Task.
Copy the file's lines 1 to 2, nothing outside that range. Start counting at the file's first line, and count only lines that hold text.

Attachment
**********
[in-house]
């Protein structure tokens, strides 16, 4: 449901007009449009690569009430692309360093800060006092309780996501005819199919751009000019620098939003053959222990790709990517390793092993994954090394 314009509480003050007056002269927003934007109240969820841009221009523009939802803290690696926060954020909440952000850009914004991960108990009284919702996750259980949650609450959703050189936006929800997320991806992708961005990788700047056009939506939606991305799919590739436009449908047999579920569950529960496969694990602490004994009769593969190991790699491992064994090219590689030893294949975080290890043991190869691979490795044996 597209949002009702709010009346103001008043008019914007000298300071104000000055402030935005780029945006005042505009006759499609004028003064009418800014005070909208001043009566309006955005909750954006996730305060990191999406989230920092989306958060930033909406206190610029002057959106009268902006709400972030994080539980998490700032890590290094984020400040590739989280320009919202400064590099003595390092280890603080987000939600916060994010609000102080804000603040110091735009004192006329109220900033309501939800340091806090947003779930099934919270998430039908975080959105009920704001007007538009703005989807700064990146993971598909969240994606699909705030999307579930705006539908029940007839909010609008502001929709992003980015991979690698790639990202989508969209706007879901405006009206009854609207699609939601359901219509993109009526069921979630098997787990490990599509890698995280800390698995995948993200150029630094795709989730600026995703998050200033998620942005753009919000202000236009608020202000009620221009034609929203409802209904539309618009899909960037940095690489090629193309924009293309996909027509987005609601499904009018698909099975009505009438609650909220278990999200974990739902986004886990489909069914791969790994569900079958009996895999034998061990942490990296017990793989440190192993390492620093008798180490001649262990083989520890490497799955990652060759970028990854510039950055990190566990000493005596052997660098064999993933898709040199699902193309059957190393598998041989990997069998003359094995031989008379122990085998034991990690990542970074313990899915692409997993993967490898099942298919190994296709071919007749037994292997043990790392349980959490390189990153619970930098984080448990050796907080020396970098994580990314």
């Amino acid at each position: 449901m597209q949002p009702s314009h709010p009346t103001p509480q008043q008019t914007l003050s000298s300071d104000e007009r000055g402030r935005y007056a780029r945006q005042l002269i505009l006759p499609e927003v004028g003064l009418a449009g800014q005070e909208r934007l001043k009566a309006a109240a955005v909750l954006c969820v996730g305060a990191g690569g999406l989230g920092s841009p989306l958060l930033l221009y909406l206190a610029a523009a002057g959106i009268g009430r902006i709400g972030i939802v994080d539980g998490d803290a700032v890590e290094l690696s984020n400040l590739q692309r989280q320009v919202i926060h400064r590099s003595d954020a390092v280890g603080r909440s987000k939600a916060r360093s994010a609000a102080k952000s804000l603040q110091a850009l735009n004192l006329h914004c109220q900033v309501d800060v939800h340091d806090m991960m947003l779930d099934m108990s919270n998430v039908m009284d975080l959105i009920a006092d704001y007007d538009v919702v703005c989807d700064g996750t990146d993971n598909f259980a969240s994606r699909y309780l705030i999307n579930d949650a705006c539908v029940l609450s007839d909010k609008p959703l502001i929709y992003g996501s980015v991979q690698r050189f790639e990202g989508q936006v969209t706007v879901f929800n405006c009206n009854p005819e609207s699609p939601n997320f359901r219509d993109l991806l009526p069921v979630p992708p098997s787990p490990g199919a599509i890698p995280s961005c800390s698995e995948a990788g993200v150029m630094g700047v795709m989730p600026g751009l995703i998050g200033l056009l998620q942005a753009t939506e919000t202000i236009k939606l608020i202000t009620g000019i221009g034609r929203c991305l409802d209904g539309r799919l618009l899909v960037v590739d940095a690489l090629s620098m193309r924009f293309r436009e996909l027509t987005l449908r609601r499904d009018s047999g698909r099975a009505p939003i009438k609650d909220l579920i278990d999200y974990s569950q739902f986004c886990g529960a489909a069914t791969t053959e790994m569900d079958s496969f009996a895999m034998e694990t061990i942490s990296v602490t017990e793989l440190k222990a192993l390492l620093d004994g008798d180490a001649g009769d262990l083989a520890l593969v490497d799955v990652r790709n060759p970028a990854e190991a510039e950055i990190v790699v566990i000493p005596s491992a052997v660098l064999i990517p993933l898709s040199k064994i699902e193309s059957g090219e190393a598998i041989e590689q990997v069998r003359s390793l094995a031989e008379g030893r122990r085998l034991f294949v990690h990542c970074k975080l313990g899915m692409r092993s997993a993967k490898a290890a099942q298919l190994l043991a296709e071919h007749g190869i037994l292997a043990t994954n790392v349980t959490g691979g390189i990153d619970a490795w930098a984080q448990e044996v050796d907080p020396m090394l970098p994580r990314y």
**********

[in-house]
């Protein structure tokens, strides 16, 4: 449901007009449009690569009430692309360093800060006092309780996501005819199919751009000019620098939003053959222990790709990517390793092993994954090394 314009509480003050007056002269927003934007109240969820841009221009523009939802803290690696926060954020909440952000850009914004991960108990009284919702996750259980949650609450959703050189936006929800997320991806992708961005990788700047056009939506939606991305799919590739436009449908047999579920569950529960496969694990602490004994009769593969190991790699491992064994090219590689030893294949975080290890043991190869691979490795044996 597209949002009702709010009346103001008043008019914007000298300071104000000055402030935005780029945006005042505009006759499609004028003064009418800014005070909208001043009566309006955005909750954006996730305060990191999406989230920092989306958060930033909406206190610029002057959106009268902006709400972030994080539980998490700032890590290094984020400040590739989280320009919202400064590099003595390092280890603080987000939600916060994010609000102080804000603040110091735009004192006329109220900033309501939800340091806090947003779930099934919270998430039908975080959105009920704001007007538009703005989807700064990146993971598909969240994606699909705030999307579930705006539908029940007839909010609008502001929709992003980015991979690698790639990202989508969209706007879901405006009206009854609207699609939601359901219509993109009526069921979630098997787990490990599509890698995280800390698995995948993200150029630094795709989730600026995703998050200033998620942005753009919000202000236009608020202000009620221009034609929203409802209904539309618009899909960037940095690489090629193309924009293309996909027509987005609601499904009018698909099975009505009438609650909220278990999200974990739902986004886990489909069914791969790994569900079958009996895999034998061990942490990296017990793989440190192993390492620093008798180490001649262990083989520890490497799955990652060759970028990854510039950055990190566990000493005596052997660098064999993933898709040199699902193309059957190393598998041989990997069998003359094995031989008379122990085998034991990690990542970074313990899915692409997993993967490898099942298919190994296709071919007749037994292997043990790392349980959490390189990153619970930098984080448990050796907080020396970098994580990314």